TOKYO -- Toyota Motor, already beloved of greens for its fuel-sipping Prius, is trying to burnish its environmental image further by developing ways to recycle batteries from hybrid cars and making its factories more energy efficient.
The world's largest automaker by volume has come up with a way to recycle used batteries by incorporating them into stationary power-storage systems.
The used batteries come from customer trade-ins. The cars themselves are sold to scrappers. The batteries are collected by a Toyota Tsusho subsidiary and turned over to Toyota Turbine and Systems.
Toyota Turbine, which sells air conditioning and energy management systems, used to melt down the old car batteries and extract the nickel and rare metals to make new ones. But it decided to make use of the power cells without incinerating them because they have better heat-resistance and are more durable than general-purpose batteries.
The company has developed technology that makes it possible to reuse the hybrid car batteries in stationary power-storage systems. It began selling these systems to Toyota dealerships last spring.
Cutting electricity bills in half
The carmaker's Nagoya Toyopet Otagawa dealership in Tokai, Aichi Prefecture is already using one of the new units. The dealership has installed two batteries that are taller than the average man on the roof. The recycled power cells are nickel-metal hydride batteries recovered from old Prius hybrids.
The two batteries are composed of cells from 10 Prius cars each. Each battery has a storage capacity of 10 kilowatt-hours and a maximum output of 10kW. At a cost of around 3 million yen ($29,000) apiece, they are cheaper than comparable batteries using new power cells.
The dealership uses the batteries during the daytime, when its electricity consumption rises. The rooftop batteries have helped Nagoya Toyopet Otagawa cut its electric bill for air-conditioning by half.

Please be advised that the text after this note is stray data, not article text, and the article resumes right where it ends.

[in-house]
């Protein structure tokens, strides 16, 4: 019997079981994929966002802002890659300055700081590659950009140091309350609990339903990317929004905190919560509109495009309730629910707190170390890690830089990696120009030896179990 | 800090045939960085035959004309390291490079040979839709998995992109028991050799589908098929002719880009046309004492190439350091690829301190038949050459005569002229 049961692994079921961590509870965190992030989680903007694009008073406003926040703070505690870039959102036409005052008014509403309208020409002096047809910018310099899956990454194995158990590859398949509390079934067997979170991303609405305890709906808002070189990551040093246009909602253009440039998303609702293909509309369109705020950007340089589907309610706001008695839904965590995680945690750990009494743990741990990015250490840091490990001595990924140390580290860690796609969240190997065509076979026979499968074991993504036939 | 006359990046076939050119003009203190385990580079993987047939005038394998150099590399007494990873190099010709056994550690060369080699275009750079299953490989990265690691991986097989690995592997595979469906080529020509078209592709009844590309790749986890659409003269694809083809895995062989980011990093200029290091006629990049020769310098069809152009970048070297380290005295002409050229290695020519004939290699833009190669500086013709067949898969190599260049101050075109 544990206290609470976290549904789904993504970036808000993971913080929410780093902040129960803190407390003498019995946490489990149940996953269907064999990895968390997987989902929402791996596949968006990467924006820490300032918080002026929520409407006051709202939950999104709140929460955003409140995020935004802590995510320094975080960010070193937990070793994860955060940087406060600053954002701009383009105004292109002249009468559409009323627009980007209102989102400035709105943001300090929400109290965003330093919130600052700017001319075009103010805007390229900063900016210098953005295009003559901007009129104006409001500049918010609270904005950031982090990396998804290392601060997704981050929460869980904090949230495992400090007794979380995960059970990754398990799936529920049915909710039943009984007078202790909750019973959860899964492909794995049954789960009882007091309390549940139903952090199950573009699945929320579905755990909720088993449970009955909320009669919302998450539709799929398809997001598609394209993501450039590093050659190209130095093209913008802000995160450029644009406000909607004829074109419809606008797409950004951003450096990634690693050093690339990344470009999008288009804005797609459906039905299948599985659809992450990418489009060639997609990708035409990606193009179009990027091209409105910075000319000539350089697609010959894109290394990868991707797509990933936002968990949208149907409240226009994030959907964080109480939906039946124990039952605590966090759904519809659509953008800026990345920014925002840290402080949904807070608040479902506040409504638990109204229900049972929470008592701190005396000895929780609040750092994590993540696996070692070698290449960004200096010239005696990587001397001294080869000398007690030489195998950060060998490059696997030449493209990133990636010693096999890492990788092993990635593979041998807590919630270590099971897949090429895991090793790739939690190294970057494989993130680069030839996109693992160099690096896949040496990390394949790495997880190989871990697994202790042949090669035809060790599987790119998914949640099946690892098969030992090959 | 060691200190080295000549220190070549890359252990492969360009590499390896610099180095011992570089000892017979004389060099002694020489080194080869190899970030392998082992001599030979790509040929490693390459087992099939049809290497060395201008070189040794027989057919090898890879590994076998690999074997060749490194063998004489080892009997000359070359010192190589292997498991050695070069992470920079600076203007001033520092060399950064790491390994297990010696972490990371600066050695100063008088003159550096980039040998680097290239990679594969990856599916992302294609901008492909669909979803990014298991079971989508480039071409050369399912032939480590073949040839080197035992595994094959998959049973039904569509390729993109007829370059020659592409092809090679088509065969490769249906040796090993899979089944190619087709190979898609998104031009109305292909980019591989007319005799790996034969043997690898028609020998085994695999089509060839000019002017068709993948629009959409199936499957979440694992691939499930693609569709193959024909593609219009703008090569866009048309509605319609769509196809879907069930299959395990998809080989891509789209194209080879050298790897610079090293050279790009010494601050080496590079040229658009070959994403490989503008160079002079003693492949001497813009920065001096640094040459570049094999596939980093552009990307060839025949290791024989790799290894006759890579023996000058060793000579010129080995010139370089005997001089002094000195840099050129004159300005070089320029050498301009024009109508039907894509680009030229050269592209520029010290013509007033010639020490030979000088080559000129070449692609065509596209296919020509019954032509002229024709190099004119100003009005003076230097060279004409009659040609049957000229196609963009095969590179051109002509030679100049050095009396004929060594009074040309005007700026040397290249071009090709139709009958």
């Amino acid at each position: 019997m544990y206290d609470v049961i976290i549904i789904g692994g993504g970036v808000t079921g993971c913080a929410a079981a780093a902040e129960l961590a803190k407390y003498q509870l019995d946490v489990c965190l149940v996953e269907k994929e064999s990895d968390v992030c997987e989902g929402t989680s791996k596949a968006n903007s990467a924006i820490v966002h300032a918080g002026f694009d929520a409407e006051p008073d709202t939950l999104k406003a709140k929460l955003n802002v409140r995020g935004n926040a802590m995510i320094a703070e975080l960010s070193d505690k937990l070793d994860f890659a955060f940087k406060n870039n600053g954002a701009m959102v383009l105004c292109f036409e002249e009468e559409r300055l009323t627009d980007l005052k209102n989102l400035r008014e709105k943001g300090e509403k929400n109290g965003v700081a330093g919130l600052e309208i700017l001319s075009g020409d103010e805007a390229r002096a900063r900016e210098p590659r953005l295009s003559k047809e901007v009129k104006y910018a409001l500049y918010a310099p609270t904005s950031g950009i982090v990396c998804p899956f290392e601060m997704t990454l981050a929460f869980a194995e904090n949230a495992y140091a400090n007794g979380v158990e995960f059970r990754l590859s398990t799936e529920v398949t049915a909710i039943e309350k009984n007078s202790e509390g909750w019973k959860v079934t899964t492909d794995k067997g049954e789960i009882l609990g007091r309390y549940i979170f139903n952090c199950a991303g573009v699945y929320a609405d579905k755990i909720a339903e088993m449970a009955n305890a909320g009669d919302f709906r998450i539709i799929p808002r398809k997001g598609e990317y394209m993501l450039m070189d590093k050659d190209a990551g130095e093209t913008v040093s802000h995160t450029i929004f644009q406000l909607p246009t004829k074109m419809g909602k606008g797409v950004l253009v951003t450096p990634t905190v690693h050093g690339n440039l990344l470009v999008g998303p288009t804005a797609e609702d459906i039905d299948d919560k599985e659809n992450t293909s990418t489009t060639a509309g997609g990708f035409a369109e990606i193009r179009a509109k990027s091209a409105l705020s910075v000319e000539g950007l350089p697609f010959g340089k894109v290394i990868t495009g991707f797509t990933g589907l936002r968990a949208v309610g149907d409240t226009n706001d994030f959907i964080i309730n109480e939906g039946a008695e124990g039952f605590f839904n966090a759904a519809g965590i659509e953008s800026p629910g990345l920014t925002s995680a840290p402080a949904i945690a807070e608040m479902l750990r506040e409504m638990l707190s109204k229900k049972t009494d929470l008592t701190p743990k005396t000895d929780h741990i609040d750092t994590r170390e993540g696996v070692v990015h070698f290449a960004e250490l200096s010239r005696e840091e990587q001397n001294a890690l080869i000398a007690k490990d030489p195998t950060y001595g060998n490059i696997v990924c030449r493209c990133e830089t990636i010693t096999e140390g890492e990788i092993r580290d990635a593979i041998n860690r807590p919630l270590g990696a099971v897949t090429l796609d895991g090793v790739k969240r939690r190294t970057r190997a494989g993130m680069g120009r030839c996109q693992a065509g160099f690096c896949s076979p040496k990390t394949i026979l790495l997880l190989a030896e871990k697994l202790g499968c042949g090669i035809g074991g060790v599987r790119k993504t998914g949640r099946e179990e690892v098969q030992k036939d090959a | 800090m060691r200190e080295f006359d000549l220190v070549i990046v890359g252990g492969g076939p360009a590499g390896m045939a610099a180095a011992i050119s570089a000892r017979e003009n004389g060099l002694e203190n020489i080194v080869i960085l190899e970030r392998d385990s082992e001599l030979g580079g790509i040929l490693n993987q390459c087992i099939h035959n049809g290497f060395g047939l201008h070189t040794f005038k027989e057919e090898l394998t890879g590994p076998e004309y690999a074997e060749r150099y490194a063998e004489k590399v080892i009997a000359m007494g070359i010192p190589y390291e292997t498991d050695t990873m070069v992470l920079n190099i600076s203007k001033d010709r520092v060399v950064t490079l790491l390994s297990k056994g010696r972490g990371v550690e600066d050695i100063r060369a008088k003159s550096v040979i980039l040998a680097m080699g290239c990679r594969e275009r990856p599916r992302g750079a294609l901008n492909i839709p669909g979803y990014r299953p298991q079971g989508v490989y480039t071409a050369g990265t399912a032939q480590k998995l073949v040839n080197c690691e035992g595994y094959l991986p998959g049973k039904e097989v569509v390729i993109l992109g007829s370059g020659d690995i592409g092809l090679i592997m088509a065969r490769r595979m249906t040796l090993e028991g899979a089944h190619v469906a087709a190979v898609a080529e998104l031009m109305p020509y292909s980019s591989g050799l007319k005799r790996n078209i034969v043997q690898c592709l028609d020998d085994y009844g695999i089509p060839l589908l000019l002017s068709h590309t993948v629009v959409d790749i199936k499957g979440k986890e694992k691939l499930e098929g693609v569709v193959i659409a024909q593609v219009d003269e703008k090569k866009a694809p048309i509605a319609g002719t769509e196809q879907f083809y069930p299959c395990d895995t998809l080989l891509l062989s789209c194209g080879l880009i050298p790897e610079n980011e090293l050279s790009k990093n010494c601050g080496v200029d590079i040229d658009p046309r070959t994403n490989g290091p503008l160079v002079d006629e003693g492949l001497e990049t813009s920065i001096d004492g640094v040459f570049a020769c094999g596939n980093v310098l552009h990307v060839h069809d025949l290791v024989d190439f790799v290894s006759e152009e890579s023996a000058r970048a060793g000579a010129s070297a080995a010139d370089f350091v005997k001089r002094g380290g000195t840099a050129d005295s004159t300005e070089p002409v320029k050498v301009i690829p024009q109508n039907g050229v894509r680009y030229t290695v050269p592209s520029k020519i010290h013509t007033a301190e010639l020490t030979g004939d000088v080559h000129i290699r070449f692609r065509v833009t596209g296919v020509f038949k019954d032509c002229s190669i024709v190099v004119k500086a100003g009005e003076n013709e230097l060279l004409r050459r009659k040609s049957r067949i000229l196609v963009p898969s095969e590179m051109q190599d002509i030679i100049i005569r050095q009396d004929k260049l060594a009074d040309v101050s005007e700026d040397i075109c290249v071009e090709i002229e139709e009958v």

The groundbreaking Prius first rolled off the production line in 1997. By the end of 2013, Toyota had sold more than 6 million Priuses and other hybrid models worldwide. In the fiscal year ended March 2013, about 6,200 hybrid vehicles were brought to Toyota dealerships for scrapping, but the automaker forecasts that number will rise to more than 10,000 cars a year by 2017. Many owners of the second-generation Prius, which came out in 2003, are expected to begin trading them in by then.
To deal with the expected mountain of used batteries, Toyota is working to improve its recycling system, which should also help lower their cost. The carmaker sees the recycling effort as an important part of staying competitive in an increasingly cutthroat eco-car market.
Make it better
Toyota is also trying to cut power consumption and greenhouse gas emissions at its plants. In the summer of 2012, the company installed eight gas-fired generators at a factory in Aichi Prefecture. It also adopted a system to monitor power consumption and on-site power generations at all plants.
The Myochi Plant in Miyoshi, Aichi Prefecture, has reduced carbon dioxide emissions per vehicle by 10% and lowered peak electricity use by 30% by introducing energy-efficient production lines. Toyota plans to gradually roll out energy-saving technologies used at its factories in Japan at its overseas production bases as well.